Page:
My first annoyance (and I admit it’s only that) was with the land acknowledgments, where she begins every session by proclaiming that we are on land stolen from the local Native population. This can’t take more than a minute each time, so my rational brain tells me it’s nothing. But I can’t help from thinking, it’s just you and me, I know America is stolen land, I told you I know America is stolen land, and anyway we’re in cyberspace, we’re not on land at all, and by the way you’re charging me by the hour. But it’s not really costing me anything so I kept my mouth shut….
But it’s where she takes therapy that has me currently researching new therapists. Over and over again, she asks me to put my trauma in perspective with those of theoretical “Black indigenous” women. I was in the middle of talking about what drove me to finally seek help for trauma caused by my repeated sexual assaults when she asked if I had “a particular orientation” towards my therapy. I told her I didn’t know what she means. She said something like “do you want to discuss your orientation towards expressing this in this setting?” I was confused and again I asked what she meant. She told me that many women, particularly Black and indigenous women, would never have the resources to be able to discuss this with a licensed therapist, and they are more likely to be the victims of sexual assault, and how did I feel about that? I was really taken aback by this and struggled to respond. She rushed to say “this is normal, this is part of the process.” I told her that I understood that I was, in a sense, privileged to have access to her. This seemed to please her and she began talking about her special duty to Black and indigenous patients. Before I knew it the session was over, and of course a few hours later my credit card was charged.
That was, I think, four sessions ago. We have since returned to this theme again and again. It almost seems like a trigger for her: I use the word “trauma” and she feels moved to remind me that my trauma is not as real or meaningful or important as other women’s. It felt like I wasn’t the real patient in the room, so to speak. Eventually I lost my temper and said something like “there are white women who can’t afford therapy also.” I know it wasn’t constructive but I am struggling to pay for these sessions and while I know this isn’t factually true it felt like we had spent more time on the Black and indigenous women than on me…. After I said that the whole mood changed and I knew it was over between us. She acted shocked and eventually said that I “wasn’t grasping the situation.” I babbled a bit for the rest of the session and it was over. Since then the last couple sessions have been terribly awkward and I hate it, but I have not had it in me yet to tell her I want to quit. But I’ve checked out.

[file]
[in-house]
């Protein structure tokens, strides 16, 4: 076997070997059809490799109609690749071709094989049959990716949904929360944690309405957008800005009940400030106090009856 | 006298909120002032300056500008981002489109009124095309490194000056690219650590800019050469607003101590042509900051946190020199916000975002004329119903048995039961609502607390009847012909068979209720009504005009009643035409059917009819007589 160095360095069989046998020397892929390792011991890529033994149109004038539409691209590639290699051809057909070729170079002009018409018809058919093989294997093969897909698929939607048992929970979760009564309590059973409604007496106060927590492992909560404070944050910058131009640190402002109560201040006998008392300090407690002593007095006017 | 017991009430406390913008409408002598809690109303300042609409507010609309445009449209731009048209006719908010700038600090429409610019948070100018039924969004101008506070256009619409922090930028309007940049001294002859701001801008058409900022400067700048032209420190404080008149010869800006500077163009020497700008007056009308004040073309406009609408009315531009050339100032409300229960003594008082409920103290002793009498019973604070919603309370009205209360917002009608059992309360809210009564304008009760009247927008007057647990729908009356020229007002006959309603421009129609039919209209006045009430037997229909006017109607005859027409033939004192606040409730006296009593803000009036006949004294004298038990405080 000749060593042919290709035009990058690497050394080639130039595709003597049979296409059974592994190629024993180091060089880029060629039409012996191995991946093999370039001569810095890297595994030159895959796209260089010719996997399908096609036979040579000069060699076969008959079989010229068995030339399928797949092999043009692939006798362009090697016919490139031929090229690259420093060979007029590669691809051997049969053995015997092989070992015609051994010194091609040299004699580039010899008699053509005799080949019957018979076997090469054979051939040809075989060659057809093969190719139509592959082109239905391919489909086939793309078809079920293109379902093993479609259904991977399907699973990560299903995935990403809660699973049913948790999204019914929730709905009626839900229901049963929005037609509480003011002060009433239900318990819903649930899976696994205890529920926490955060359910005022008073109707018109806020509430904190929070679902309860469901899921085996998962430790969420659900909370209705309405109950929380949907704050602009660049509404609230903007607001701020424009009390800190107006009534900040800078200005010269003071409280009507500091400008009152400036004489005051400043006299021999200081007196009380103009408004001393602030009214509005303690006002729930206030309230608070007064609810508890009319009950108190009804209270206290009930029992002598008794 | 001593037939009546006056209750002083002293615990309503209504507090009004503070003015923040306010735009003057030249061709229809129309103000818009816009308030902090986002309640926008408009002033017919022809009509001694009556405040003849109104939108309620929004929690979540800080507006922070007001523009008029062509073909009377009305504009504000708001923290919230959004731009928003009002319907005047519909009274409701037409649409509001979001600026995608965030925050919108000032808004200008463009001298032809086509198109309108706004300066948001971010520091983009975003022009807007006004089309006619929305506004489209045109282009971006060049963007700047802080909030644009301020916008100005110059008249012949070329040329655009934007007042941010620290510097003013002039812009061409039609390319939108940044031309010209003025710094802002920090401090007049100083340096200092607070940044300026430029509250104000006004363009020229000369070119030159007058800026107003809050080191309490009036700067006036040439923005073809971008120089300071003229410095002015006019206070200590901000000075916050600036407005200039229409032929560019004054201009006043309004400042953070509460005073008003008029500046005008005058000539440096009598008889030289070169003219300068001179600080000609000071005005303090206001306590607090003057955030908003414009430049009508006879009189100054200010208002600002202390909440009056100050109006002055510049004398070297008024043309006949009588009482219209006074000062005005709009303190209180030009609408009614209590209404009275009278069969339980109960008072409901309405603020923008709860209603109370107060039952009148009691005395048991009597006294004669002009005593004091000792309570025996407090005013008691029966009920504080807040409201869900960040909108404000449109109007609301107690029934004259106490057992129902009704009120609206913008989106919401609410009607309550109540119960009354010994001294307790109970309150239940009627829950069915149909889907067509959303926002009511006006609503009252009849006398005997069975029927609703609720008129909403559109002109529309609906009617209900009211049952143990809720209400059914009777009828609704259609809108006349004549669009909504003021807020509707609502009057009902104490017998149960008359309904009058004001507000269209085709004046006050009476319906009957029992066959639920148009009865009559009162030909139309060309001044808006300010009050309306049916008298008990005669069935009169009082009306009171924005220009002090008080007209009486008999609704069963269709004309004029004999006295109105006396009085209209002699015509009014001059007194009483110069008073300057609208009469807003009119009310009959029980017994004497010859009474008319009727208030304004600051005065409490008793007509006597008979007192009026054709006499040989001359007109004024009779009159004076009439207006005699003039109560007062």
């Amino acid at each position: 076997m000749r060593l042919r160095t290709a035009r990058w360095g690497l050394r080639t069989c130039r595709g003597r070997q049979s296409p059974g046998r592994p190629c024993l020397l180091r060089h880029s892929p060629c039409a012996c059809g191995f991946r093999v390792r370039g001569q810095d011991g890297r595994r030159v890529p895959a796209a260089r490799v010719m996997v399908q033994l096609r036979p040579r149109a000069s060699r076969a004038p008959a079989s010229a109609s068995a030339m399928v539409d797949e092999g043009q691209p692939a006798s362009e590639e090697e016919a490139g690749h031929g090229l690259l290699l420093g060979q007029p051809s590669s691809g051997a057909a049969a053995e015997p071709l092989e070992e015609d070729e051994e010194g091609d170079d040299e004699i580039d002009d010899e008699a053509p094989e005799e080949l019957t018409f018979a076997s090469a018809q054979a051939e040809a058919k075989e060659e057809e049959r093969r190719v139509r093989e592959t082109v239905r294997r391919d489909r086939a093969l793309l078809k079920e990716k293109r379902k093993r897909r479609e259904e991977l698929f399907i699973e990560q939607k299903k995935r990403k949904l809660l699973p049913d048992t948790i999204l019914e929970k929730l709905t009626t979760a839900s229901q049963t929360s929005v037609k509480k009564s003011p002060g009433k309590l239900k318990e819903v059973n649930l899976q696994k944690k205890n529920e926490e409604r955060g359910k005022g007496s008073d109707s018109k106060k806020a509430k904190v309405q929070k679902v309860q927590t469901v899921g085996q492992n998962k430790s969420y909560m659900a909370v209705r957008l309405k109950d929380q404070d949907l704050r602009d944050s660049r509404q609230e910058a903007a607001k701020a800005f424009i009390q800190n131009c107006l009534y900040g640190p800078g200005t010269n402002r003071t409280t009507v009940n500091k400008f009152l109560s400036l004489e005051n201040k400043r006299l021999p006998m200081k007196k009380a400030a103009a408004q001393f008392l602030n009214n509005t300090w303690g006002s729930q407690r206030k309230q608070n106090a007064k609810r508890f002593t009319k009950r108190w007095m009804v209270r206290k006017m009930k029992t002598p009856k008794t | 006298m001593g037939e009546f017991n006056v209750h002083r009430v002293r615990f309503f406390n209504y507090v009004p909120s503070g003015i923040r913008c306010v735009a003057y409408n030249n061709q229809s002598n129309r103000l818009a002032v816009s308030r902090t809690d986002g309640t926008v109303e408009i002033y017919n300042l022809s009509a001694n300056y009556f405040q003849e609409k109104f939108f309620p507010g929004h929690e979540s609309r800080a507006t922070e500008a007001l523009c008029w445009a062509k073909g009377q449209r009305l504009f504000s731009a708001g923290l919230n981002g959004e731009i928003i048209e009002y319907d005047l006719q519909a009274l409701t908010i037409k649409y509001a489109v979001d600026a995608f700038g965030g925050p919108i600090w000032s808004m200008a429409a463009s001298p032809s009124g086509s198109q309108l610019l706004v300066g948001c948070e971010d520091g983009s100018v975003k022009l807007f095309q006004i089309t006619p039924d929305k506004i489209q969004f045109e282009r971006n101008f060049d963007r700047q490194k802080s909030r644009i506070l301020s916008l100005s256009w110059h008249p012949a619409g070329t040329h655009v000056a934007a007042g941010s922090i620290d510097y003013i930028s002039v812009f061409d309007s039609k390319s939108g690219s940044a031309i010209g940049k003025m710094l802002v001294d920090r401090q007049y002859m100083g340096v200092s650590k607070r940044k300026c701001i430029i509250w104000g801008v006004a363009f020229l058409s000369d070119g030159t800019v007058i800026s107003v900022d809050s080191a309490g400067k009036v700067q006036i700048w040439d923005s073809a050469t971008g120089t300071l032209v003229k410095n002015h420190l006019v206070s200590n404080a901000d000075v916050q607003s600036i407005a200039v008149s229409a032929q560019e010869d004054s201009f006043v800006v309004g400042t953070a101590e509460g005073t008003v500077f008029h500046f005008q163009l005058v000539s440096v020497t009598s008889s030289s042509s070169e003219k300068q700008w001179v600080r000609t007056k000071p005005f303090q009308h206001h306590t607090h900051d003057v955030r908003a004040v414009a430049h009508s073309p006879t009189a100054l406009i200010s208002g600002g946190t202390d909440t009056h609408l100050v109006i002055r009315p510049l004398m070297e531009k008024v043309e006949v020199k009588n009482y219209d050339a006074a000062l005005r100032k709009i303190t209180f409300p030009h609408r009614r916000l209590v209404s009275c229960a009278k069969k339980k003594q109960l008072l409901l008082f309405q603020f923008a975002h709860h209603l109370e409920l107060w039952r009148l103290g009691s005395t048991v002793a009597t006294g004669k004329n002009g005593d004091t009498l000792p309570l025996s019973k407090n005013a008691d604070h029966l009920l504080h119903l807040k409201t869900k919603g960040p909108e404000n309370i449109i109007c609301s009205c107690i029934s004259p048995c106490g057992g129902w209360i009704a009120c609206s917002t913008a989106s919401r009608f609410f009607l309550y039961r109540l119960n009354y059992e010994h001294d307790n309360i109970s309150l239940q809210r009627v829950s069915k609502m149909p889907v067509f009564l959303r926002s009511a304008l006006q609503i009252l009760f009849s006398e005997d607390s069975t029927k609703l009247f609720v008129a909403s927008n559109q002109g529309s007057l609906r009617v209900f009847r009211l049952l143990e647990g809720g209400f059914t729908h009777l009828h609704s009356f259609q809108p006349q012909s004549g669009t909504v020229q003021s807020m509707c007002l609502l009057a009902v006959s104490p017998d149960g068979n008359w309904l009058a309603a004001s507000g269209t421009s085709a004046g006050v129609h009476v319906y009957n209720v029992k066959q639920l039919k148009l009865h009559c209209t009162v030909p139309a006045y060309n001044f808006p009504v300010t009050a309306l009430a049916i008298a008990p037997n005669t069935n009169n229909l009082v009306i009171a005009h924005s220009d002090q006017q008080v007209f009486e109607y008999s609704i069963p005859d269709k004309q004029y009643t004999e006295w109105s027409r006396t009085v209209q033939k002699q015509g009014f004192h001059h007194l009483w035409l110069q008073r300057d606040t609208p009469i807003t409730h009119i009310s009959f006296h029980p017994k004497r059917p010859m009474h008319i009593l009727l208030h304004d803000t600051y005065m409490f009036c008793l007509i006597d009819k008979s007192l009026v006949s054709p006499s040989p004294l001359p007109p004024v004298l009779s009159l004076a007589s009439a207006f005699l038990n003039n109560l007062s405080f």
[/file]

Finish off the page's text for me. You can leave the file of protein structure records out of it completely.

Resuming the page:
I understand the plight of Black and indigenous women, as much as a middle-age white woman can, and I care. I want everyone to have access to therapy and for the record I support universal healthcare…. But when I have a therapy session I want it to be about me…. It has taken me a lifetime to be able to say that, “I need right now to be about me,” and having a medical professional treat me like I’m less important than imaginary women hurt, especially when I am struggling to pay her. She talks about women lacking resources but she is the one taking my resources. For some reason I often think of my daughters about this and it makes me more angry.
I’m writing to you because I know you take this stuff seriously. All of this makes me feel like a racist old woman, selfish and left behind….